Just as in activity-based cost accounting where cost drivers are identified, the objective of TPM is to identify variables that can demonstrate improved performance. All major equipment losses are functionally related to availability, performance, efficiency, and/or quality rate so the improvement resulting from the maintenance system can be measured by its impact on overall equipment effectiveness (see below).
Beneficial results of TPM include:
- It maximizes overall equipment effectiveness and overall efficiency.
- It takes the guesswork out of determining which machine needs major repairs or rebuilding.
- It provides objectivity by converting the operator's intuition into quantifiable values.
- It pinpoints exact maintenance requirements. The operator carries out only the needed corrective actions, so no unnecessary work, beyond routine maintenance, is done.
- It rapidly verifies the effectiveness of major corrective work.
- It helps operators improve their job skills.
- It motivates operators by involving them in maintenance of their own machines and in team-based concepts.
- It gives operators ownership of making the project a success by involving them in the process.
- It enables the development of a preventive maintenance program for the lifecycle of the equipment.
- It gets everyone involved in equipment design and selection, resulting in a better understanding of why certain decisions and trade-offs are necessary.
- It results in equipment and maintenance management (inherent in a reliability strategy).
- It maximizes capacity.
- It minimizes costs.
- It improves product quality.
- It improves safety.
- It continually improves the manufacturing process.
As a final note on TPM, another school of thought holds that TPM can be adopted by continuous diagnostic monitoring of a machine's conditions and establishing a trend line for it. Trend lines approaching or veering into the domain that identifies poor operating conditions will trigger maintenance action.
It has been assumed that preventive maintenance programs help to ensure reliability and safety of equipment and machinery. However, tests performed by airlines in the mid-1960s showed that scheduled overhaul of complex equipment had little or no positive effect on the reliability of the equipment in service. These tests revealed the need for a new concept of preventive maintenance, which later became known as reliability-centered maintenance (RCM).
The concept of RCM is rooted in a 1968 working paper prepared by the Boeing 747 Maintenance Steering Group. A refined version appeared in 1970. Continued studies at the Department of Defense led to the 1986 publication of the “Reliability Centered Maintenance Requirements for Naval Aircraft, Weapons Systems and Support Equipment,” a set of maintenance standards and procedures that certain military maintenance personnel were expected to follow. The RCM methodology was further developed and found application not only in the military and aviation, but also in the energy, manufacturing, foundry, and transport industries.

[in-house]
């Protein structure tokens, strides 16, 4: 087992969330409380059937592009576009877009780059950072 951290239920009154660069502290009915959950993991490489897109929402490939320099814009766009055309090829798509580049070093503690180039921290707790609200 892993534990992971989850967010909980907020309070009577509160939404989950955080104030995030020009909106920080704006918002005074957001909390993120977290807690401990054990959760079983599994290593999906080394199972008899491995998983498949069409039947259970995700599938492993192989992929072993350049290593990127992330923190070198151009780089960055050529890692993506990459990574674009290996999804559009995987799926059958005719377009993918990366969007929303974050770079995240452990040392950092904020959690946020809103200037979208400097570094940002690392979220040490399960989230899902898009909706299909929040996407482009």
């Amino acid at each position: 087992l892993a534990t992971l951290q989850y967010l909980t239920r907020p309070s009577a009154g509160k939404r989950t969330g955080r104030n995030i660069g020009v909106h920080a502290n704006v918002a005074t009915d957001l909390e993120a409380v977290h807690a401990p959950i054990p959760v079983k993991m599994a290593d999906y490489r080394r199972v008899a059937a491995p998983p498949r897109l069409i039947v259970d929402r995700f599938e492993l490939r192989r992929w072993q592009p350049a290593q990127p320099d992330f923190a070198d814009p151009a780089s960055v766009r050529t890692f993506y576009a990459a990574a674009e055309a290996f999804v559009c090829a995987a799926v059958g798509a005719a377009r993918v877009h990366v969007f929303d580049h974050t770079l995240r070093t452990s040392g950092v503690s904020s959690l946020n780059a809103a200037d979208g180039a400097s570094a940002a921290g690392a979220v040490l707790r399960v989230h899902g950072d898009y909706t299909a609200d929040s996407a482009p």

According to Bulmer, the RCM process can be considered as three separate but associated analyses: failure mode and effects analysis, consequence analysis, and task analysis. These analyses consider the specific characteristics and consequences of a failure and attempt to arrive at the optimal solution based on this information.
Total productive maintenance provides a systematic procedure for linking corporate goals to maintenance goals. This procedure calls for the consideration of external and internal corporate environments, and then the development of a basic maintenance policy congruent with the environments. Next key points for maintenance improvement are identified, which result in the definition of target values for maintenance performance. These values, referred to as overall equipment effectiveness (OEE), are a function of equipment availability, quality rate, and equipment performance efficiency, and provide a starting point for developing quantitative variables for relating maintenance measurement and control to corporate strategy.
Essentially, OEE offers a measurement tool that helps identify the real areas of opportunity within an operation. These areas have been termed the “six big losses.” OEE
allows the firm to break these losses into smaller components to better evaluate the impact the maintenance program is making on the operation. The six losses are:
- Breakdowns from equipment failure (unplanned downtime)
- Setup and adjustments from product changes and minor adjustments necessary to get the equipment operating properly after the line change
- Idling and minor stoppages due to abnormal operation of the equipment causing momentary lapses in production, but not long enough to track as downtime
- Reduced speeds, the discrepancy between design and actual speed the equipment operates
- Process defects due to scrapped production and defects needing rework
- Reduced yield and lost materials during the manufacturing process, from start-up to end of production run
If a company has an OEE of 85 percent or more, then it is considered to be a world-class company.
Two major trends in the development of maintenance management research have been identified: (1) emerging developments and advances in maintenance technology, information and decision technology, and maintenance methods; and (2) the linking of maintenance to quality improvement strategies and the use of maintenance as a competitive strategy.